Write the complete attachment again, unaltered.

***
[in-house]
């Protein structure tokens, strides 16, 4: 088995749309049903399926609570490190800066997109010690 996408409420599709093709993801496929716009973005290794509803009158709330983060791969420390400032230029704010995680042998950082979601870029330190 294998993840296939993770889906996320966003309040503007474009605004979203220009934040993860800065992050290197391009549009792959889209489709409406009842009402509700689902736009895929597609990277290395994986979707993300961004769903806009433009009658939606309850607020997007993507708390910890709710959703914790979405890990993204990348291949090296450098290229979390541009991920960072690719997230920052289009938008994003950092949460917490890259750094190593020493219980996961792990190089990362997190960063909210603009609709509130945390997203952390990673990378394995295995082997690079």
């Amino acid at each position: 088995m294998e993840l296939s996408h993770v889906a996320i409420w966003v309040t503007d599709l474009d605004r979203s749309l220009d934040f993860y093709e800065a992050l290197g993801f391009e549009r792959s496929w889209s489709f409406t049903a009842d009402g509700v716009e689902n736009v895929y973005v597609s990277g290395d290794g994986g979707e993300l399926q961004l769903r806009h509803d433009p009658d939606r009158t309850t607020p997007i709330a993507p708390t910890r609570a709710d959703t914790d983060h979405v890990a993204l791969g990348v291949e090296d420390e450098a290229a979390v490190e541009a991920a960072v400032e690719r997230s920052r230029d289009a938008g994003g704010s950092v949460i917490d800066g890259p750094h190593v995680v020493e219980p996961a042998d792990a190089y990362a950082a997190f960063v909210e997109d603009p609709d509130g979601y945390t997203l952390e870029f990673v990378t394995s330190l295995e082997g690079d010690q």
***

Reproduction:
[in-house]
């Protein structure tokens, strides 16, 4: 088995749309049903399926609570490190800066997109010690 996408409420599709093709993801496929716009973005290794509803009158709330983060791969420390400032230029704010995680042998950082979601870029330190 294998993840296939993770889906996320966003309040503007474009605004979203220009934040993860800065992050290197391009549009792959889209489709409406009842009402509700689902736009895929597609990277290395994986979707993300961004769903806009433009009658939606309850607020997007993507708390910890709710959703914790979405890990993204990348291949090296450098290229979390541009991920960072690719997230920052289009938008994003950092949460917490890259750094190593020493219980996961792990190089990362997190960063909210603009609709509130945390997203952390990673990378394995295995082997690079």
């Amino acid at each position: 088995m294998e993840l296939s996408h993770v889906a996320i409420w966003v309040t503007d599709l474009d605004r979203s749309l220009d934040f993860y093709e800065a992050l290197g993801f391009e549009r792959s496929w889209s489709f409406t049903a009842d009402g509700v716009e689902n736009v895929y973005v597609s990277g290395d290794g994986g979707e993300l399926q961004l769903r806009h509803d433009p009658d939606r009158t309850t607020p997007i709330a993507p708390t910890r609570a709710d959703t914790d983060h979405v890990a993204l791969g990348v291949e090296d420390e450098a290229a979390v490190e541009a991920a960072v400032e690719r997230s920052r230029d289009a938008g994003g704010s950092v949460i917490d800066g890259p750094h190593v995680v020493e219980p996961a042998d792990a190089y990362a950082a997190f960063v909210e997109d603009p609709d509130g979601y945390t997203l952390e870029f990673v990378t394995s330190l295995e082997g690079d010690q």